[Aristotle points out that] To speak of someone’s need for friends might be taken to imply some deficiency or defect in him or his mode of living – as if some essential element of his own good would be lacking to him unless he had friends to acquire or provide this for him. And of course to flourish is to be already leading a perfect, completely fulfilled life so that, understood in this way, a flourishing person can have no need for friends. Since his life is already, ex hypothesi, perfectly complete, he cannot, as Aristotle puts it, need any adventitious pleasure (or other good) as a means of improving his condition. When Aristotle asks, then, whether a flourishing person needs friends, he is inquiring whether the having of friends is a necessary constituent of a flourishing life – not whether friends are needed as a means of improving a life that was already flourishing.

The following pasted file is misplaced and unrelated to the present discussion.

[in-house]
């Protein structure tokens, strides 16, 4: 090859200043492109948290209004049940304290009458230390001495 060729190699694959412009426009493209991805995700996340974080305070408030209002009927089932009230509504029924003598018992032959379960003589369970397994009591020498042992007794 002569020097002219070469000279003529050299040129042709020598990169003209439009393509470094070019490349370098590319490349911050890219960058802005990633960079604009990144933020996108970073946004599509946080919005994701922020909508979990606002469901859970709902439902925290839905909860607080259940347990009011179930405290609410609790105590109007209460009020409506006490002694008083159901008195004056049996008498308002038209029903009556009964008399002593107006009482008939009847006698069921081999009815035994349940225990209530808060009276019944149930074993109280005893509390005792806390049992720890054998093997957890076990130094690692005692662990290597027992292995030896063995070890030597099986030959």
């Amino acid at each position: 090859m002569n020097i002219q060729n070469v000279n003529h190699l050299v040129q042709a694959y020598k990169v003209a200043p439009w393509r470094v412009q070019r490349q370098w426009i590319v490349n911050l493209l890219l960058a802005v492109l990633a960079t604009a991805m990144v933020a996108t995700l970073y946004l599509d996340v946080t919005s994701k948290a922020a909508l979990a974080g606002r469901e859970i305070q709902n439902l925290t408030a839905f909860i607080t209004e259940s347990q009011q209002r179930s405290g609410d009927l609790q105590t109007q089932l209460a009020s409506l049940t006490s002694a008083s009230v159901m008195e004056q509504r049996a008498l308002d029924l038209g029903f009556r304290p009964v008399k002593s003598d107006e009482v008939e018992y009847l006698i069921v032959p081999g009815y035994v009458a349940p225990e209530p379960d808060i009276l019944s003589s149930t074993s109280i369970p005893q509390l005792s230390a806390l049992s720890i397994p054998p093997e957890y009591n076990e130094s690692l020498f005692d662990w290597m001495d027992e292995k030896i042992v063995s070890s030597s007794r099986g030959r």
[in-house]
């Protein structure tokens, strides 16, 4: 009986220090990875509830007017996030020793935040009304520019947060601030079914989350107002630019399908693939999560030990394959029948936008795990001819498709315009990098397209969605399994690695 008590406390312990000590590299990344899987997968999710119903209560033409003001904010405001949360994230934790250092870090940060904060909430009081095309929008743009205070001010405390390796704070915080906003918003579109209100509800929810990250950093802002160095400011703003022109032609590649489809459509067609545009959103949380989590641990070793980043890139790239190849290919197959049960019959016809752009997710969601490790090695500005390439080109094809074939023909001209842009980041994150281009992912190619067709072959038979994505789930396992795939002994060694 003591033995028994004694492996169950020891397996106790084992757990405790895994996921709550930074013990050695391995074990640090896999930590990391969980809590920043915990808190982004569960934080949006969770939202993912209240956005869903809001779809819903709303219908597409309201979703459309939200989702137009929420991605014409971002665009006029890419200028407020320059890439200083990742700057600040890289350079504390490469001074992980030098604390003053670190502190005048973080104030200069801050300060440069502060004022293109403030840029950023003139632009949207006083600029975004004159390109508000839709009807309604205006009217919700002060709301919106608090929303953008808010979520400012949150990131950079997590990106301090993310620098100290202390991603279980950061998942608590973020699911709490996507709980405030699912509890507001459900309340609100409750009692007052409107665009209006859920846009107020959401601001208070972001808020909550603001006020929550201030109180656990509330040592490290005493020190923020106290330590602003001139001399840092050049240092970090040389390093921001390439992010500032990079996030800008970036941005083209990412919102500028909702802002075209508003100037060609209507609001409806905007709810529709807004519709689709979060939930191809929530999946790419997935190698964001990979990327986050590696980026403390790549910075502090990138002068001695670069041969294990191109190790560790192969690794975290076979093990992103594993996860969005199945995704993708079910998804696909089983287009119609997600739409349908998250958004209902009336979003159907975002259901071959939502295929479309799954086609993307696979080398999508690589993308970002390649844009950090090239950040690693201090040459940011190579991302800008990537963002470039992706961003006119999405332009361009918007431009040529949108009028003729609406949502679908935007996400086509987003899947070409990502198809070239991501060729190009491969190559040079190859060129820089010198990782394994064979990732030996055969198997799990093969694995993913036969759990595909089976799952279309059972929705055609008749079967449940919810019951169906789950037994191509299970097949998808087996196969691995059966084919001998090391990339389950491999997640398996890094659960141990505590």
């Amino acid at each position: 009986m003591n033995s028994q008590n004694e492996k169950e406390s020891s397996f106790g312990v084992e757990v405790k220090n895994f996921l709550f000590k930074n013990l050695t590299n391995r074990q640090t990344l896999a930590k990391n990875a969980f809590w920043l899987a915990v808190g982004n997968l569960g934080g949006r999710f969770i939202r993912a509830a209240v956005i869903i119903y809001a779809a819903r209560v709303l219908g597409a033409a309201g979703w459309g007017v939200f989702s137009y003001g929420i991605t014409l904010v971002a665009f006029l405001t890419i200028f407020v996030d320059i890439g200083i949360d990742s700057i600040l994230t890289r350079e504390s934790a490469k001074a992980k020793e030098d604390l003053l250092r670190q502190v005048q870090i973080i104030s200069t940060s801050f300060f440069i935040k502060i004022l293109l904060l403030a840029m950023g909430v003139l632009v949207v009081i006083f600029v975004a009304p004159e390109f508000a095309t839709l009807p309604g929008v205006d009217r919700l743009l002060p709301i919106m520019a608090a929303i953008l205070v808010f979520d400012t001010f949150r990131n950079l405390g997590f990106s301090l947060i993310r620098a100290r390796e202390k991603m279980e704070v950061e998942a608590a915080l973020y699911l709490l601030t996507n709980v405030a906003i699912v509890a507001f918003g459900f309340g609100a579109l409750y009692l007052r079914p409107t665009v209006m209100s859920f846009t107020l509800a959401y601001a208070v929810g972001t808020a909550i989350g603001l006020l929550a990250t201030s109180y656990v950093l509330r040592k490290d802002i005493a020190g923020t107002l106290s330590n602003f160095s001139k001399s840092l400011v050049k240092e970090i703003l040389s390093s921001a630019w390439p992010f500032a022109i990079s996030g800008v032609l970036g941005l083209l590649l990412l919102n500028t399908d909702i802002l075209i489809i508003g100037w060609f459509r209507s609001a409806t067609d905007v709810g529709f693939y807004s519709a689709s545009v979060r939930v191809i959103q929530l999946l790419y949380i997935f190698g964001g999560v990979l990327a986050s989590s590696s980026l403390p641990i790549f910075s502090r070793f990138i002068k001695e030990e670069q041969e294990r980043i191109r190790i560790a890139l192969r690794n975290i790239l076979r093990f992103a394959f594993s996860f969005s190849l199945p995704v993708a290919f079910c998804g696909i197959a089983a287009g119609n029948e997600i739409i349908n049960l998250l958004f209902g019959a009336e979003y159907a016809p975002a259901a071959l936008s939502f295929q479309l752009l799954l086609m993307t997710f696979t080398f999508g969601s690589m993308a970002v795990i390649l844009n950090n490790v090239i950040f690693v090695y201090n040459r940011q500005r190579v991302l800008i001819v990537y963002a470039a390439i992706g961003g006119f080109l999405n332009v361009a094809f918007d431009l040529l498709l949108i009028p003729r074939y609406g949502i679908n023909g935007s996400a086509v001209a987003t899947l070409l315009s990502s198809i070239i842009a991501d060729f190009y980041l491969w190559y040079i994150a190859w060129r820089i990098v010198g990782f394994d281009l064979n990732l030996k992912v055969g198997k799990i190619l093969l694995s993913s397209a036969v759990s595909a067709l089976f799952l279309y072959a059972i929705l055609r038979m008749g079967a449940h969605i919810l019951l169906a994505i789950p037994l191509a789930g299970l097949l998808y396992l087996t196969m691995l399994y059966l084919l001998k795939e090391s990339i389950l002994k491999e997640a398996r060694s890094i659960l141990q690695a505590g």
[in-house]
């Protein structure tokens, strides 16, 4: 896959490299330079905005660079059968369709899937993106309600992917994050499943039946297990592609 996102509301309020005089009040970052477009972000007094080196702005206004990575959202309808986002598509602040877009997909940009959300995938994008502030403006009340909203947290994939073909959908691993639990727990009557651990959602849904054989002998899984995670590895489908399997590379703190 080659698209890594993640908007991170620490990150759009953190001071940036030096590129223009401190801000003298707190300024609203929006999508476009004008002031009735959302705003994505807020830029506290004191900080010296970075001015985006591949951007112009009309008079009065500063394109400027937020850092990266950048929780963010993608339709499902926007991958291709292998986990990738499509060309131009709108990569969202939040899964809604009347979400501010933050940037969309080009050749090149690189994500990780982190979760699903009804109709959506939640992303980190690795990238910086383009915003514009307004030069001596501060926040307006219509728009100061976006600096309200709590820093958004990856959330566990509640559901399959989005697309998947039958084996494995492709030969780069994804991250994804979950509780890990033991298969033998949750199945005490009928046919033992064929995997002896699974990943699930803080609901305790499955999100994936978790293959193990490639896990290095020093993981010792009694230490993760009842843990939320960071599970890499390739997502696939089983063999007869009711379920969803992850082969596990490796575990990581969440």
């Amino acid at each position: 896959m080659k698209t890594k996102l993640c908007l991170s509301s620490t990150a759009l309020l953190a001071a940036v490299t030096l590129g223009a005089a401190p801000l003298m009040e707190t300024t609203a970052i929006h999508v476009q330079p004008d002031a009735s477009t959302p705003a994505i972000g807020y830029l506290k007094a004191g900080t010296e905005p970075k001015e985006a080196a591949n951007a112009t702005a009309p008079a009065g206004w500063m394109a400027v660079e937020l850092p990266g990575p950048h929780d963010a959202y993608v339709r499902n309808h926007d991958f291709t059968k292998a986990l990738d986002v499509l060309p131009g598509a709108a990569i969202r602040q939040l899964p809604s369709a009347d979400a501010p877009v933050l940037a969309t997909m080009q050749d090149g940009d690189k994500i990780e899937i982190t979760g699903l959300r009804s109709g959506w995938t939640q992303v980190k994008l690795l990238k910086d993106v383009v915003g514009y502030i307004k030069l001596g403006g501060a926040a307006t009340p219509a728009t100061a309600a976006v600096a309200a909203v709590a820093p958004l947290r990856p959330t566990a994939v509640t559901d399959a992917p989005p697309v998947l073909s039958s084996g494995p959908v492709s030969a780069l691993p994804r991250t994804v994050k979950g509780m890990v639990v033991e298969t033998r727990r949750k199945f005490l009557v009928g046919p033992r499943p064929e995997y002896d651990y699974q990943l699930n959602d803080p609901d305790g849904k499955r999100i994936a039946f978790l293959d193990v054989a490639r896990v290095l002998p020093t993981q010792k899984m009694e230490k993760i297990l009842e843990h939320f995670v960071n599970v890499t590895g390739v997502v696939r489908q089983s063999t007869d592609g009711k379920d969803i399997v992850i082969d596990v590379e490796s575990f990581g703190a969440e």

— John Cooper
Friendship and the Good in Aristotle – John Cooper